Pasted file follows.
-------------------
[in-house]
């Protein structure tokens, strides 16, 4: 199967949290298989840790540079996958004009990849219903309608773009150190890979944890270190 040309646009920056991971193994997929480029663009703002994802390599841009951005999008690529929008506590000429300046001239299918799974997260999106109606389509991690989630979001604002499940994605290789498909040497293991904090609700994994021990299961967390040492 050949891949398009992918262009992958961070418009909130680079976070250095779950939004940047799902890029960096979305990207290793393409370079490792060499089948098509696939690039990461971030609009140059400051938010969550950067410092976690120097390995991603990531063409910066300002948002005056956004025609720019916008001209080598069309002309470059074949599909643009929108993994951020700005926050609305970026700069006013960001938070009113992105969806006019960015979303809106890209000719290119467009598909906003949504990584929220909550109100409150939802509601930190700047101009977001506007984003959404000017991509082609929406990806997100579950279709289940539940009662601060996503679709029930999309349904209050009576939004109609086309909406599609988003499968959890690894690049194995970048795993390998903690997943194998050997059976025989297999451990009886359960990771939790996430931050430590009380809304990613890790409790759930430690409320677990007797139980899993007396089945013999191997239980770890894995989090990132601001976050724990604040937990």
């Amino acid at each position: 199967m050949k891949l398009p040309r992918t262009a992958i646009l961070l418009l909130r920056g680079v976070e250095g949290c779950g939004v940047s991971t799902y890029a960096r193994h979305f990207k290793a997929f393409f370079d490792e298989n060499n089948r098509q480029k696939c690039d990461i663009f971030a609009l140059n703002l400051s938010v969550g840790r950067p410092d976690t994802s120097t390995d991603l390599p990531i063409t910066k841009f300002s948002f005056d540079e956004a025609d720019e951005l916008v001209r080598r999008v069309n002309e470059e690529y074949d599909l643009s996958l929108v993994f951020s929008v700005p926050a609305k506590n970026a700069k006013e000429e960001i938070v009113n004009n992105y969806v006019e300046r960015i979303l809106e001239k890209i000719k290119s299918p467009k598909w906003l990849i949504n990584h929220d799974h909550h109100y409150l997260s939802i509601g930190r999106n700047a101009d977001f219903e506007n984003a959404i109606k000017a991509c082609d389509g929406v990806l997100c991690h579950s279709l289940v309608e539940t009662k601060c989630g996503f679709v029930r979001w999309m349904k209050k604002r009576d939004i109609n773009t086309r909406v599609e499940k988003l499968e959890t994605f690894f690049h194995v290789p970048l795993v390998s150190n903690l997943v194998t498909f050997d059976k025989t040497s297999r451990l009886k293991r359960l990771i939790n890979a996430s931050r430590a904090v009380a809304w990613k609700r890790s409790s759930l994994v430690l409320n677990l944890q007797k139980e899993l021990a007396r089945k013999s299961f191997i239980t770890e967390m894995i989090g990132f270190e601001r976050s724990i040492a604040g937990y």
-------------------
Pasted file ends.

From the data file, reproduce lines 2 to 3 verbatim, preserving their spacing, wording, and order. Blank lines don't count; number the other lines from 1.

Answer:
């Protein structure tokens, strides 16, 4: 199967949290298989840790540079996958004009990849219903309608773009150190890979944890270190 040309646009920056991971193994997929480029663009703002994802390599841009951005999008690529929008506590000429300046001239299918799974997260999106109606389509991690989630979001604002499940994605290789498909040497293991904090609700994994021990299961967390040492 050949891949398009992918262009992958961070418009909130680079976070250095779950939004940047799902890029960096979305990207290793393409370079490792060499089948098509696939690039990461971030609009140059400051938010969550950067410092976690120097390995991603990531063409910066300002948002005056956004025609720019916008001209080598069309002309470059074949599909643009929108993994951020700005926050609305970026700069006013960001938070009113992105969806006019960015979303809106890209000719290119467009598909906003949504990584929220909550109100409150939802509601930190700047101009977001506007984003959404000017991509082609929406990806997100579950279709289940539940009662601060996503679709029930999309349904209050009576939004109609086309909406599609988003499968959890690894690049194995970048795993390998903690997943194998050997059976025989297999451990009886359960990771939790996430931050430590009380809304990613890790409790759930430690409320677990007797139980899993007396089945013999191997239980770890894995989090990132601001976050724990604040937990």
């Amino acid at each position: 199967m050949k891949l398009p040309r992918t262009a992958i646009l961070l418009l909130r920056g680079v976070e250095g949290c779950g939004v940047s991971t799902y890029a960096r193994h979305f990207k290793a997929f393409f370079d490792e298989n060499n089948r098509q480029k696939c690039d990461i663009f971030a609009l140059n703002l400051s938010v969550g840790r950067p410092d976690t994802s120097t390995d991603l390599p990531i063409t910066k841009f300002s948002f005056d540079e956004a025609d720019e951005l916008v001209r080598r999008v069309n002309e470059e690529y074949d599909l643009s996958l929108v993994f951020s929008v700005p926050a609305k506590n970026a700069k006013e000429e960001i938070v009113n004009n992105y969806v006019e300046r960015i979303l809106e001239k890209i000719k290119s299918p467009k598909w906003l990849i949504n990584h929220d799974h909550h109100y409150l997260s939802i509601g930190r999106n700047a101009d977001f219903e506007n984003a959404i109606k000017a991509c082609d389509g929406v990806l997100c991690h579950s279709l289940v309608e539940t009662k601060c989630g996503f679709v029930r979001w999309m349904k209050k604002r009576d939004i109609n773009t086309r909406v599609e499940k988003l499968e959890t994605f690894f690049h194995v290789p970048l795993v390998s150190n903690l997943v194998t498909f050997d059976k025989t040497s297999r451990l009886k293991r359960l990771i939790n890979a996430s931050r430590a904090v009380a809304w990613k609700r890790s409790s759930l994994v430690l409320n677990l944890q007797k139980e899993l021990a007396r089945k013999s299961f191997i239980t770890e967390m894995i989090g990132f270190e601001r976050s724990i040492a604040g937990y």